Response: Since I served guard duty at the towers and could see the camp zones from above, I can draw the plan from memory (plan is enclosed).

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Question: During which time did you work as a guard in camp Sobibor?
Response: As I said earlier, they had sent the four of us to Sobibor in approximate spring or summer 1943, I can’t exactly remember the month.
And it was about late 1943 or beginning of 1944, I remember well, it was winter and there was snow on the ground, when I was sent from this camp with a group of guards, 50 men, to the city of Flossenburg, in the German territory, in order to guard a concentration camp and airplane factory. I have spent less than a year at camp Sobibor.

Question: What was the purpose of camp Sobibor?
Response: Camp Sobibor was a death camp. It was used, to kill people of Jewisch nationality. During my stay at this camp, nothing else happened, outside of people being killed. I do not know if people of different nationalities besides Jews, having been killed. I personally know that only Jews have been killed there.

Quesiton: What was the process of delivery and the destruction of the prisoners like? How often did the transports of victims arrive? At what time was the number of such transports the highest, and when the smallest, how many prisoners were killed daily?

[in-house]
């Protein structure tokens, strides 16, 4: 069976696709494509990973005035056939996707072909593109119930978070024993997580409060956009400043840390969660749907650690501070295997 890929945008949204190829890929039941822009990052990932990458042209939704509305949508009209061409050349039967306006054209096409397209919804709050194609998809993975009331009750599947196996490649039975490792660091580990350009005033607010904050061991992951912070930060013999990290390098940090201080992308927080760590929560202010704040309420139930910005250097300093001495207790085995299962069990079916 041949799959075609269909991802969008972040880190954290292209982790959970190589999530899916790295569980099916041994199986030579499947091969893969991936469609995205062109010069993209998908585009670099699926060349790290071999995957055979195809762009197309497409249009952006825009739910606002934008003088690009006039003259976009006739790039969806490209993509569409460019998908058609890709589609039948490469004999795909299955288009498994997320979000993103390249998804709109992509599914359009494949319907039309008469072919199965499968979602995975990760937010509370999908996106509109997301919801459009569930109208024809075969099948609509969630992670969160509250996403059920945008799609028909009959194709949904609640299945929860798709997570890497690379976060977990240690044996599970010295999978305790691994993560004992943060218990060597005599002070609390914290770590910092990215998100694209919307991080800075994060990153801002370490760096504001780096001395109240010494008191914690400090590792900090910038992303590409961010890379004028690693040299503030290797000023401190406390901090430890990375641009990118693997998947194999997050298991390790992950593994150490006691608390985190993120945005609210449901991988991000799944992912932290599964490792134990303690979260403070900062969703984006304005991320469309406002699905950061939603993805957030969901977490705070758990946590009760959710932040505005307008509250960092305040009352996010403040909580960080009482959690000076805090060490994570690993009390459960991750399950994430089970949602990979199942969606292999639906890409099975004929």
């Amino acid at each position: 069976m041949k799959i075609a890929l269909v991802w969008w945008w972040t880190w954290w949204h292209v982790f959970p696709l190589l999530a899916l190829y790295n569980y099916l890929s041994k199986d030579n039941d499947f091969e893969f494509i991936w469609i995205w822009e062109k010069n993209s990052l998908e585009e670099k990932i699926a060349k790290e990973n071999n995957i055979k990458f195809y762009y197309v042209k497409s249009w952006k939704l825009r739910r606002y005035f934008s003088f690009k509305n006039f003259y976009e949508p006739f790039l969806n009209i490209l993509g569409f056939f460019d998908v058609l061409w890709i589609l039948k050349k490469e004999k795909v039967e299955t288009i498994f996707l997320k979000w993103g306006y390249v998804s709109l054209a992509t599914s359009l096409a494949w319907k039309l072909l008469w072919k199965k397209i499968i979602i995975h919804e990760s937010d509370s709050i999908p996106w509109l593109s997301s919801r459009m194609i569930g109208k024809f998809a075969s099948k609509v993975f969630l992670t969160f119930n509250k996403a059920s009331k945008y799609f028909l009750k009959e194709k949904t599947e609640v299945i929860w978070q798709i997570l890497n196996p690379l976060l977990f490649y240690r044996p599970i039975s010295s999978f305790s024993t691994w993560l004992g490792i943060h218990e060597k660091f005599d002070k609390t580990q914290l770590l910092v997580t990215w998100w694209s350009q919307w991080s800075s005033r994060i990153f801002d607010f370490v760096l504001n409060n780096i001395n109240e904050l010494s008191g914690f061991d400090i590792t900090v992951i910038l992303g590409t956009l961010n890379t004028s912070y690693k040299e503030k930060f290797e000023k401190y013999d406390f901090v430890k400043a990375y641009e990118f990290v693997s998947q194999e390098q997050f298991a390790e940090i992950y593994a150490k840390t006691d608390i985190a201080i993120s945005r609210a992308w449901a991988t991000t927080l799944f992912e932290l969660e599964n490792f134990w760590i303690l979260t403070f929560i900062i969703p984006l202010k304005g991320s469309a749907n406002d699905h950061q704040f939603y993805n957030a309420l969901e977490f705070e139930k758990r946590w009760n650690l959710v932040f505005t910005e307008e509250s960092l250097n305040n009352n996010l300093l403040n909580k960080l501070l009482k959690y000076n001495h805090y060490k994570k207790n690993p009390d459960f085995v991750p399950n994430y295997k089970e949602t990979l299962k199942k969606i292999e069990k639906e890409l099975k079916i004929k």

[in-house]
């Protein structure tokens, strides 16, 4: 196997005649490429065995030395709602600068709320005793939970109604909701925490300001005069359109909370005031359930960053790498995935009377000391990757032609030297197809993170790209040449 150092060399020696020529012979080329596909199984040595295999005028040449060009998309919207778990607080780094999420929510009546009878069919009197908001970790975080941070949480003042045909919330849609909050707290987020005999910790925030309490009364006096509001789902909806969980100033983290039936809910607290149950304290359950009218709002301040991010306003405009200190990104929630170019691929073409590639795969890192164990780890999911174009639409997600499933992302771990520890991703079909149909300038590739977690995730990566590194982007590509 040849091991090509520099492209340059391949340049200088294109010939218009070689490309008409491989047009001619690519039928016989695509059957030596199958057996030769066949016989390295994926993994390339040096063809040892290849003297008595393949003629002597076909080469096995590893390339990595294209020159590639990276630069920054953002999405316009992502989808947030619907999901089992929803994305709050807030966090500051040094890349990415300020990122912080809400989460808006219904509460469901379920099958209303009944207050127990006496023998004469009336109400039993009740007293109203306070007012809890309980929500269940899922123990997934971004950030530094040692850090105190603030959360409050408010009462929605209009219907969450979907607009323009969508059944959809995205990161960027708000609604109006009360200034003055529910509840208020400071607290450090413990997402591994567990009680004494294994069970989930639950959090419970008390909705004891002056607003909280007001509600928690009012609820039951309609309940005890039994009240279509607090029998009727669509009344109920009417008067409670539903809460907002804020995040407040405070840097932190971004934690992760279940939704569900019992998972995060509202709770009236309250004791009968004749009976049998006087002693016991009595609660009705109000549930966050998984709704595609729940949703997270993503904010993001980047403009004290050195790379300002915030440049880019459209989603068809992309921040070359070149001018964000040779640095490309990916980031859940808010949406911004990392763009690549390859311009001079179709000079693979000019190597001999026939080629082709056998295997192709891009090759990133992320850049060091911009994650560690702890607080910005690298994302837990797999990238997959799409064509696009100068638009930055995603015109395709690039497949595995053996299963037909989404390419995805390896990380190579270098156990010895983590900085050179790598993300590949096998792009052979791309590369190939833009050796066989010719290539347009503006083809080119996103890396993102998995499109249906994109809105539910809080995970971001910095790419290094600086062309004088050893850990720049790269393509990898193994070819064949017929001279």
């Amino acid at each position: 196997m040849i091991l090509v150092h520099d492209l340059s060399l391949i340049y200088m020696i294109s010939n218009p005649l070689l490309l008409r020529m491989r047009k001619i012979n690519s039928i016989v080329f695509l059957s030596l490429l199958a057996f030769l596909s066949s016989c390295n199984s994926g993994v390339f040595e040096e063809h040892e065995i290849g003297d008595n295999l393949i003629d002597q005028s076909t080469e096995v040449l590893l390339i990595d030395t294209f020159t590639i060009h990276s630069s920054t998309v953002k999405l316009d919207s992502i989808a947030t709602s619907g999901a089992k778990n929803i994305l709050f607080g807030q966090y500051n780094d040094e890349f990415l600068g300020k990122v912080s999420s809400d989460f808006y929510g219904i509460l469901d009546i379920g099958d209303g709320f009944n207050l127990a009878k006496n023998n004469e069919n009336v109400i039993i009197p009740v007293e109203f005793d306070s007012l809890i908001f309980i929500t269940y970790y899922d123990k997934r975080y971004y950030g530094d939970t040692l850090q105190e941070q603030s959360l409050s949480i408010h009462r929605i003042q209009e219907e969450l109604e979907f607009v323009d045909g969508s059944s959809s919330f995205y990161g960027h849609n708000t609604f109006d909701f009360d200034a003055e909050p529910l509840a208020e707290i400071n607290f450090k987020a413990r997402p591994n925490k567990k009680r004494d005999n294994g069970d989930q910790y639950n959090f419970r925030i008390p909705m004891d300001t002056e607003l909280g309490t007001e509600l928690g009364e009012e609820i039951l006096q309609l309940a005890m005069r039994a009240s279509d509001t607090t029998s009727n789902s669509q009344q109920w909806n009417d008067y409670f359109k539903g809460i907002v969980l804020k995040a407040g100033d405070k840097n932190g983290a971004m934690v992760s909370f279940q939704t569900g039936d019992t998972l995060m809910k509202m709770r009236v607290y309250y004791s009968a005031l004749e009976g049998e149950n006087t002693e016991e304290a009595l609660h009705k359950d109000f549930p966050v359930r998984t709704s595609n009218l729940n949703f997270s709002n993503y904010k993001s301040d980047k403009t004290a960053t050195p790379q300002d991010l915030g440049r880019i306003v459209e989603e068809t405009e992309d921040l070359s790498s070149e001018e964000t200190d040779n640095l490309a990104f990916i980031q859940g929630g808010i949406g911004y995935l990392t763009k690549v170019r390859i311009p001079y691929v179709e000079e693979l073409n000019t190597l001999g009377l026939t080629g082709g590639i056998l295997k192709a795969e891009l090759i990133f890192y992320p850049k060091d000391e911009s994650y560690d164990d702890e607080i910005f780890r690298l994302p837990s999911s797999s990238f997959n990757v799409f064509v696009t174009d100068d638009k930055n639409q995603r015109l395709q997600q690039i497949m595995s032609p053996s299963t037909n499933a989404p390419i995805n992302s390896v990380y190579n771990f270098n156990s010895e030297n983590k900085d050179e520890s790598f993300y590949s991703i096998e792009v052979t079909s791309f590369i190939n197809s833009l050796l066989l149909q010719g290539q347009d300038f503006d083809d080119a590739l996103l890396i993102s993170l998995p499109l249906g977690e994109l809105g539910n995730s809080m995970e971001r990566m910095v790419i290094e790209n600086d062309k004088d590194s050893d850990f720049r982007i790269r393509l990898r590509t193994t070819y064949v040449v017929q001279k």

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Response: The prisoners were brought to camp Sobibor by train, in enclosed cargo rail cars and also with automobiles. After I arrived at camp Sobibor, trains arrived regularly with prisoners, about one or two within a 24 hour timeframe. There were cases where up to three transports arrived. But there were also cases, in which there were no prisoner transports during one or two day periods at all.
The transports consisted of various numbers of rail cars, 20- 25, but also 5-6. Each waggon held approximately 40-50 people. So I believe that within 24 hours about 1000 people arrived, and perhaps sometimes it was more or less than that.
In addition, prisoners were brought in by automobile. There were also 5-6 vehicles with prisoners within 24 hours, and there were cases in which there were only 2-3. Each vehicle brought in 20-25 prisoners, and all these victims were killed. Toward the end of my stay in Sobibor the trains as well as automobile transports with prisoners became fewer. Apparently the proximity of the approaching soviet front had something to do with this.